I wanted to fill my basket. Mum told me that I was looking too thin. She told me she could see shadows under my bones. My friends from home worried I was taking loads of drugs. Mum knew though. She would send me back to Edinburgh with food she’d cooked and boxed up for us. Mum’s a nutritionist. She would give me packs of almonds and boxes of cereal. She’d tell me to give them to Mariah too. She always said it carefully though. Just like I did. She’d assure me that they were healthy calories. I didn’t know much about calories. I’d heard Mariah talk about ‘empty calories’. But I never really knew what they were. Food was food, to me. I just knew that we needed to eat more, empty or not. Mum would always tell me to make sure Mariah ate some too. She didn’t need me to tell her to know the score.
“How about some soup?” I said, holding up a can of broth. I looked at the price. £1.49.
She looked at me. She wasn’t smiling. Or frowning. She was concentrating. She looked at the can of soup in my hand. She came over to me. I handed it to her. She spun the can round in her hand and looked at the label on the back. I could see the numbers going in and out of her head. Going in as calories and out as inches. I could see her lips moving slightly as she counted.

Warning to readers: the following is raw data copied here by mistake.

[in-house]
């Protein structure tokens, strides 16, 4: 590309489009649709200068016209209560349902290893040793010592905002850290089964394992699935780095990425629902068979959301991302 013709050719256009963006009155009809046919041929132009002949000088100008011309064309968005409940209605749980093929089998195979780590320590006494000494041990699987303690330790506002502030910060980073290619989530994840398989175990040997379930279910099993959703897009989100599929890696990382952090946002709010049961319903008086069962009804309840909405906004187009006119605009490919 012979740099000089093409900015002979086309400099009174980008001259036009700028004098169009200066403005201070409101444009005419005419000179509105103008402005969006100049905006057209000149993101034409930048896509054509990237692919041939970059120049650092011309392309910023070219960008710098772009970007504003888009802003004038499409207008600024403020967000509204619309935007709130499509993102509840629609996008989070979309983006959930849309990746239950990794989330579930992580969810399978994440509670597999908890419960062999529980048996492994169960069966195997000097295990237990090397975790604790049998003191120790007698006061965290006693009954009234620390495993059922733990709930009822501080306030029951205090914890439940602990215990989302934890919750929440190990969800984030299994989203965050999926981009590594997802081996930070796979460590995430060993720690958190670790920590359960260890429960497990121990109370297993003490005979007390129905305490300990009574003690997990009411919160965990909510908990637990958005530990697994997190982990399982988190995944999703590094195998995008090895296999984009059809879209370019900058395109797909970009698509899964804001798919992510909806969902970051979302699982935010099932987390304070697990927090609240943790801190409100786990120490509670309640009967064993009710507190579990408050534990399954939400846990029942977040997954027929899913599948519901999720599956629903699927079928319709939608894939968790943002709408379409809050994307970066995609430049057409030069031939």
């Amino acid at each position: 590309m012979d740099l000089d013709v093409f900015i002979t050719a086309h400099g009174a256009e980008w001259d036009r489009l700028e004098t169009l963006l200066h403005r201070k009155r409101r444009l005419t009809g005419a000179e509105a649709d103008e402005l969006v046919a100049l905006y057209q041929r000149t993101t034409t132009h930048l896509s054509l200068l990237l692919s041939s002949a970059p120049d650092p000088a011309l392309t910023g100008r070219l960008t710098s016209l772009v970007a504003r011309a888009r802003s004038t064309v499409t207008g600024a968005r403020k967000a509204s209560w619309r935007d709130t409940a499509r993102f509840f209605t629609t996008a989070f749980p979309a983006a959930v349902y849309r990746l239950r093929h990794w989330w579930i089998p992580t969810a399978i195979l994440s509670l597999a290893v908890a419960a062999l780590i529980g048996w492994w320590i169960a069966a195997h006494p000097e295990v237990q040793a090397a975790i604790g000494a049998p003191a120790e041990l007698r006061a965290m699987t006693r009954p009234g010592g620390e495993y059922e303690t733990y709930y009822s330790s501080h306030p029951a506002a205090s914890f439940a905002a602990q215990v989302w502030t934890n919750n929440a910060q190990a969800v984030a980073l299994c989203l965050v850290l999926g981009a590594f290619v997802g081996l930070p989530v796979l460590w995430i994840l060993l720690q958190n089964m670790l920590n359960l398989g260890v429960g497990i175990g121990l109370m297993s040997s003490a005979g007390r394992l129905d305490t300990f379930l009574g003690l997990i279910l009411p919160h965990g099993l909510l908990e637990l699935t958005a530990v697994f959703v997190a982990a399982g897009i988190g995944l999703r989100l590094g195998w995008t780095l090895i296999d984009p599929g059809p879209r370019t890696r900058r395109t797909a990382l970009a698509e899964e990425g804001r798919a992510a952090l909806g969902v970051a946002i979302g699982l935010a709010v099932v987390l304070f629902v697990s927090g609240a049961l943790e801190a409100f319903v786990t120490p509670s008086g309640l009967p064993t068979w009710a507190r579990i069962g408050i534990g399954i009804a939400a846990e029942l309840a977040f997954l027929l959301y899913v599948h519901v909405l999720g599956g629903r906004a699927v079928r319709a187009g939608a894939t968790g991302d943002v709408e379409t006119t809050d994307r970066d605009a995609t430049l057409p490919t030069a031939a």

“No.” she said, handing the can back to me. “I don’t really like broth.”
“Okay.” I said, putting it back on the shelf. I held onto the can, looking at the numbers on the back and trying to work out the formula. I closed my eyes. I tried to work out how they all added up to broth tasting bad. I watched her go back to looking around. She looked smaller surrounded by all this food. All these healthy calories, empty calories. All those inches that would go on someone else’s waist. She looked lost and scared. I looked down at her basket. She hadn’t put anything else in it. I could see the thin bars. Celery and nuts and bars. It looked hungry too.
I followed her round to the next aisle. I stood at the end and watched her walk slowly down, getting further and smaller with every step, deeper into the food that surrounded her. I watched her try to look like she felt she should. Slow steps. Browsing eyes. Picking something off the shelf, looking at the label. Then putting it back. I watched her move what she had in basket around, making it look like more. I could feel her wanting to put something back on the shelf, and leave it, far away from her. She got to the end and stopped. She turned and looked at me. I felt her look through me and away. She smiled softly. She looked so hungry for something. I knew this was progress, but at that moment, it didn’t feel like it.